Political ideology in American Society can get a little confusing. This is due partially to the fact that the most commonly used model to explain political ideology is too simple. The linear model, as it is sometimes called, puts the ideological spectrum on a straight line. This model often leaves researcher's wondering about ideologies because it ties groups together that may have absolutely different ideas. Also, the linear model does not perfectly predict each point. A better way to explain the ideological spectrum is with the square model. This model puts the ideological spectrum in five dimensions, giving it a better representation of the ideological spectrum. First, however, to explain the importance of the square model verses the linear model, the understanding of the different elements involved in these models must be explained.
There are five main elements/political philosophies in most American political ideology models: left-liberal, right-conservative, authoritarian, libertarian, and moderate. The first, left-liberals, believe in governing themselves on personal matters, but they want government to control economics. The left-liberals "want government to serve the disadvantaged in the name of fairness. Leftists tolerate social diversity, but work for economic equality" (Libertarian 1). The opposite of the left-liberals is the right-conservatives. This group believes in free-markets with government putting a check on personal freedom. "Right-conservatives prefer self-government on economic issues, but want official standards in personal matters. They want the government to defend the community from threats to its moral fiber" (Libertarian 1). The next group is the libertarians. The libertarians want little government help or control. "Libertarians are self-governors in both personal and economic matters. They believe government's only purpose is to protect people from coercion and violence. They value individual responsibility, and tolerate economic...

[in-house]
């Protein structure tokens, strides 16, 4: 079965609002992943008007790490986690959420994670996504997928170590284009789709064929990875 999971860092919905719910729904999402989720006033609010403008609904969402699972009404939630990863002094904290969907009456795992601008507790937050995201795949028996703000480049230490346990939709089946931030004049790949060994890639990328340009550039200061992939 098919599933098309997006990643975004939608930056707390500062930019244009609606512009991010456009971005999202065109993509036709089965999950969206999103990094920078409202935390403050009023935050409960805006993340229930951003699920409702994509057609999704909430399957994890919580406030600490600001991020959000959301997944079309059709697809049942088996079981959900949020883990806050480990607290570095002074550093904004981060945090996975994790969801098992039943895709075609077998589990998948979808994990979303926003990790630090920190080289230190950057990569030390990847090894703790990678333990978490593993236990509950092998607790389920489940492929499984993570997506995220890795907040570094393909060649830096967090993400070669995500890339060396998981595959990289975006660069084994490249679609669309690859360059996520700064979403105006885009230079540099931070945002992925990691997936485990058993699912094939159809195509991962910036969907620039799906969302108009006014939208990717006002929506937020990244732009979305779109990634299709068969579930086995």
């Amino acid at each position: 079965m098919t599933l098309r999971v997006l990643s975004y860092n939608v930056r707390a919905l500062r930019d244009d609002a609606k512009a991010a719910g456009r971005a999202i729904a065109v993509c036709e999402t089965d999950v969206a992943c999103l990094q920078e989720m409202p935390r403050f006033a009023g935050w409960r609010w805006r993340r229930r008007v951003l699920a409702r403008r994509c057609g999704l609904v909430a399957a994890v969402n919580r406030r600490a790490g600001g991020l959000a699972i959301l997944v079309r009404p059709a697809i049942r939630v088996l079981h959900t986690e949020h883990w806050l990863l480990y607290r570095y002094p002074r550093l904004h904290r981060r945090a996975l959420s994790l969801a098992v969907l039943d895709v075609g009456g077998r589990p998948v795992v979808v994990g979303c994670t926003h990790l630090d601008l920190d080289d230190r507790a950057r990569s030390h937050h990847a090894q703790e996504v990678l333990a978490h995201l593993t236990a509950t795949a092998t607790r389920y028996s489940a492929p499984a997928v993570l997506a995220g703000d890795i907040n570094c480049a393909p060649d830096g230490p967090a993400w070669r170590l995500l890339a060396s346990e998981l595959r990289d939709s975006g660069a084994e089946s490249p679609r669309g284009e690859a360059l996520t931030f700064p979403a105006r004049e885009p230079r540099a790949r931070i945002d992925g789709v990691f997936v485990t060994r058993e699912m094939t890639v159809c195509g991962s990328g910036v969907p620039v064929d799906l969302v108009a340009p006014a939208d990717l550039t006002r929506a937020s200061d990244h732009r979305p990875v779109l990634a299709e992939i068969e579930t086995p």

Cited: Libertarian Party. "Worlds Smallest Political Quiz"
[http://www.self-gov.org] October 1999
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